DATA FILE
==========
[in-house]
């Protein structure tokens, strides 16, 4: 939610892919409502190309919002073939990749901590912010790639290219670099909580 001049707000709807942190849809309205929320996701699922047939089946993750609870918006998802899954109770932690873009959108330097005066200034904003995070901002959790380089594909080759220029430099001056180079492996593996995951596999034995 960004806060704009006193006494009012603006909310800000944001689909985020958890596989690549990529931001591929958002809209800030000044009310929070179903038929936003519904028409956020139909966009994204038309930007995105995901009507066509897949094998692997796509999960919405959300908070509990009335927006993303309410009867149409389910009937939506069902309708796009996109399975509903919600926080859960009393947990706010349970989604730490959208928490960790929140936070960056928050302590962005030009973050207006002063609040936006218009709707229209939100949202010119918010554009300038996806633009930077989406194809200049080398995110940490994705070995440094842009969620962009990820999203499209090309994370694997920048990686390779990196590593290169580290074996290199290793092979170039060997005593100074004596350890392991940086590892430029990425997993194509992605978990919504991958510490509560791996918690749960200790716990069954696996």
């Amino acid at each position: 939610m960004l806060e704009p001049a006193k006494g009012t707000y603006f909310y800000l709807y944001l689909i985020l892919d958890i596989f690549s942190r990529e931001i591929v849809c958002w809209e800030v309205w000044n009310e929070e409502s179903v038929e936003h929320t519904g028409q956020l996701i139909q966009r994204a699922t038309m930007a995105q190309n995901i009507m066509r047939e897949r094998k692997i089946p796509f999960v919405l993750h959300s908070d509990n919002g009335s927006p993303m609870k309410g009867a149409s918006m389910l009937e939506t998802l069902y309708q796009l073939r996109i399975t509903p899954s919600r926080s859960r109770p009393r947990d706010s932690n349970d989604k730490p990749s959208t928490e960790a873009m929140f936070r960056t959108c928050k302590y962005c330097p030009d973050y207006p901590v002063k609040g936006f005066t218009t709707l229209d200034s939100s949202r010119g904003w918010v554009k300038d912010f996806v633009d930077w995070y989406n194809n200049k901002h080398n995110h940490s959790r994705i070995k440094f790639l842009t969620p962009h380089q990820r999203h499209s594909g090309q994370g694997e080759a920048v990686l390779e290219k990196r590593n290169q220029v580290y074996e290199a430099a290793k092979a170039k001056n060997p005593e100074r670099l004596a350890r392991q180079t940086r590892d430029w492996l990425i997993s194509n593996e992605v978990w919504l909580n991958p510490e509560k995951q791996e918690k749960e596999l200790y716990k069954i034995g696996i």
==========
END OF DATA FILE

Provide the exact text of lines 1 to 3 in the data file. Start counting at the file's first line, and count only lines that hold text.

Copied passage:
[in-house]
């Protein structure tokens, strides 16, 4: 939610892919409502190309919002073939990749901590912010790639290219670099909580 001049707000709807942190849809309205929320996701699922047939089946993750609870918006998802899954109770932690873009959108330097005066200034904003995070901002959790380089594909080759220029430099001056180079492996593996995951596999034995 960004806060704009006193006494009012603006909310800000944001689909985020958890596989690549990529931001591929958002809209800030000044009310929070179903038929936003519904028409956020139909966009994204038309930007995105995901009507066509897949094998692997796509999960919405959300908070509990009335927006993303309410009867149409389910009937939506069902309708796009996109399975509903919600926080859960009393947990706010349970989604730490959208928490960790929140936070960056928050302590962005030009973050207006002063609040936006218009709707229209939100949202010119918010554009300038996806633009930077989406194809200049080398995110940490994705070995440094842009969620962009990820999203499209090309994370694997920048990686390779990196590593290169580290074996290199290793092979170039060997005593100074004596350890392991940086590892430029990425997993194509992605978990919504991958510490509560791996918690749960200790716990069954696996």
């Amino acid at each position: 939610m960004l806060e704009p001049a006193k006494g009012t707000y603006f909310y800000l709807y944001l689909i985020l892919d958890i596989f690549s942190r990529e931001i591929v849809c958002w809209e800030v309205w000044n009310e929070e409502s179903v038929e936003h929320t519904g028409q956020l996701i139909q966009r994204a699922t038309m930007a995105q190309n995901i009507m066509r047939e897949r094998k692997i089946p796509f999960v919405l993750h959300s908070d509990n919002g009335s927006p993303m609870k309410g009867a149409s918006m389910l009937e939506t998802l069902y309708q796009l073939r996109i399975t509903p899954s919600r926080s859960r109770p009393r947990d706010s932690n349970d989604k730490p990749s959208t928490e960790a873009m929140f936070r960056t959108c928050k302590y962005c330097p030009d973050y207006p901590v002063k609040g936006f005066t218009t709707l229209d200034s939100s949202r010119g904003w918010v554009k300038d912010f996806v633009d930077w995070y989406n194809n200049k901002h080398n995110h940490s959790r994705i070995k440094f790639l842009t969620p962009h380089q990820r999203h499209s594909g090309q994370g694997e080759a920048v990686l390779e290219k990196r590593n290169q220029v580290y074996e290199a430099a290793k092979a170039k001056n060997p005593e100074r670099l004596a350890r392991q180079t940086r590892d430029w492996l990425i997993s194509n593996e992605v978990w919504l909580n991958p510490e509560k995951q791996e918690k749960e596999l200790y716990k069954i034995g696996i």